Restrictions on Religious Beliefs Overturned in Kerlile

The Council’s ban on belief in religions deemed ‘patriarchal’ has been overturned today in what reformists are calling a ‘landmark decision’ on loosening restrictions on beliefs and speech in the Matriarchy. The decision comes after a court battle started by a coalition of legal religious groups in 2019 claiming that restrictions on what people can believe are illegal under the Founding Documents of Kerlile.

The Kerlian Supreme Court today ruled, with the permission of the Council, that the restrictions on belief are in fact not allowed, as policing thought rather than actions was forbidden by the Founders of Kerlile. This ruling means that it is no longer illegal in Kerlile to worship certain religions including Christianity and Islam. Restrictions do, however, remain on publicly advertising religious services for religions on the Patriarchal Religions List, on recruitment by these religions, and on forcing children to attend services.

A guidebook on what is, and is not, allowed for followers of religions on the list has been issued immediately by the Government of Kerlile. It states that children attending services must be able to give informed consent to choose to attend, with the default minimum age for attendance being fourteen, unless someone younger can prove they fully understand the risk of exposure to patriarchal ideas. Adults regardless of gender are able to attend whatever services they choose.

Religious institutions from list religions will also be subject to restrictions on advertising and public preaching; premises for these religions will have restrictions on the size of signs denoting their presence and street preaching will be prohibited. Services must be conducted indoors where only consenting attendees can hear. Public property cannot be used for these services, but they can take place on any private property. Celebrations of religious festivals will be allowed, provided they take place in private.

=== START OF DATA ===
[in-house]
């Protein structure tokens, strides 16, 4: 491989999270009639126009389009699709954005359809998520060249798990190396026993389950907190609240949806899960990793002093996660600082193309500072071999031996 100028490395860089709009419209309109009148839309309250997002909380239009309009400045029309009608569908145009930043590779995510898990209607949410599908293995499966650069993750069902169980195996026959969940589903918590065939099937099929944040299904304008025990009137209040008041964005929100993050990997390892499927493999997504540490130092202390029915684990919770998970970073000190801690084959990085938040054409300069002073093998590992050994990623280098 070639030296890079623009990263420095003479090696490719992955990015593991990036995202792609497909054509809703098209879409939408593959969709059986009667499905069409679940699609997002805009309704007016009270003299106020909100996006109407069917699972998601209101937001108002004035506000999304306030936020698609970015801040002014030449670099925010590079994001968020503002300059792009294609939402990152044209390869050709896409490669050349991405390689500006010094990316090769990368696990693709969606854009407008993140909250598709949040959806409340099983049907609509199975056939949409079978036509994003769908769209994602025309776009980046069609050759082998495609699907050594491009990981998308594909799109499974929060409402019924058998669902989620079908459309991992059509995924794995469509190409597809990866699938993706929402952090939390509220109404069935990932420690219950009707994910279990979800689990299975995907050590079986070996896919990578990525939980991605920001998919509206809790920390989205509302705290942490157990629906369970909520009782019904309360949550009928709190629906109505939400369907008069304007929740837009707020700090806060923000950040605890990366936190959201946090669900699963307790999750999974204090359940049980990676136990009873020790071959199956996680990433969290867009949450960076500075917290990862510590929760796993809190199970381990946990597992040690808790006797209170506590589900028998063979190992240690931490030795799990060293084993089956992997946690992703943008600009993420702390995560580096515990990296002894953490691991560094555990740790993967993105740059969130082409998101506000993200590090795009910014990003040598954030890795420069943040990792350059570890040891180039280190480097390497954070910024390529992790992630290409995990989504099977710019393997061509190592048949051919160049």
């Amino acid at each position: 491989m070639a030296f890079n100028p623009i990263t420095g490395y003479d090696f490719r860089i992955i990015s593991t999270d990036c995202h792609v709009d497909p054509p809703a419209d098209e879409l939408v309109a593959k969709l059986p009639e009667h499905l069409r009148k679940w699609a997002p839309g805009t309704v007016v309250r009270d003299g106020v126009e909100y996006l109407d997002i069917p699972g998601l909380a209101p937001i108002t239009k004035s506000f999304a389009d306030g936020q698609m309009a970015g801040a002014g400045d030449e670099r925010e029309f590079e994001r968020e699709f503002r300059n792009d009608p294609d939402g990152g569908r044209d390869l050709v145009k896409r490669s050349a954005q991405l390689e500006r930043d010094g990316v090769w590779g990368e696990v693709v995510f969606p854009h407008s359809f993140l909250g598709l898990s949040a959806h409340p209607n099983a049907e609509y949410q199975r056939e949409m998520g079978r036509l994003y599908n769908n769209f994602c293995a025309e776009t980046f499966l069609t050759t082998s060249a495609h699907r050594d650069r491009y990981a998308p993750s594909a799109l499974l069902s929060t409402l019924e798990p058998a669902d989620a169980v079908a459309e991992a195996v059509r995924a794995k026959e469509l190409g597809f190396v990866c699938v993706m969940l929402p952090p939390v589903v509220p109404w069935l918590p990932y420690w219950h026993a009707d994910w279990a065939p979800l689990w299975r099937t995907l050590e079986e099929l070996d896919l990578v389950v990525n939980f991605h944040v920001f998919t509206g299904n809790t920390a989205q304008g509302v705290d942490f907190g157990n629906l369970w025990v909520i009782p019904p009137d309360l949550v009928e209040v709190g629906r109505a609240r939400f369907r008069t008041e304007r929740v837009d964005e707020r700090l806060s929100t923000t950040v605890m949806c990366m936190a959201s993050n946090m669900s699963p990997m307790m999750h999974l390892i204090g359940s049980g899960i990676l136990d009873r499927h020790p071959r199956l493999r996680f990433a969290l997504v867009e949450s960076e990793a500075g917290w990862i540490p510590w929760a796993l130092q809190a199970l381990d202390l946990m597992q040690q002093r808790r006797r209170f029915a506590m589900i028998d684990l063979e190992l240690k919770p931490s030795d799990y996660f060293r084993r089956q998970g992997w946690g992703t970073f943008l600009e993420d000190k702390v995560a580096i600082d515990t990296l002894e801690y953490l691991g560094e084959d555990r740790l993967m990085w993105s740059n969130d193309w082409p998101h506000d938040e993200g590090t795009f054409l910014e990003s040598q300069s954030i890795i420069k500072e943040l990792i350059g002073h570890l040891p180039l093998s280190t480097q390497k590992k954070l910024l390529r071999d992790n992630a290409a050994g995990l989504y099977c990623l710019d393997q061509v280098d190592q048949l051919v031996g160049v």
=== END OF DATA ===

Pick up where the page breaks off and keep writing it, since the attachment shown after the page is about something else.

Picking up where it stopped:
The new ruling will not affect religions which are not listed, all of which are legal by default and there have been no changes to the laws governing previously legal religions. As previously, religious marriage ceremonies may take place, but will not be recognised under Kerlian law unless the couple also applies for a civil marriage certificate and abides by the laws of Kerlile regarding naming and financial customs.

These changes take effect immediately, though it is expected to take several months for previously banned religious institutions to set up legal places of worship and gather consenting congregations from the local area without any overt advertising. Organisers of previously-operating underground religions institutions have been granted an amnesty by the Council following a contentious 5-4 vote.

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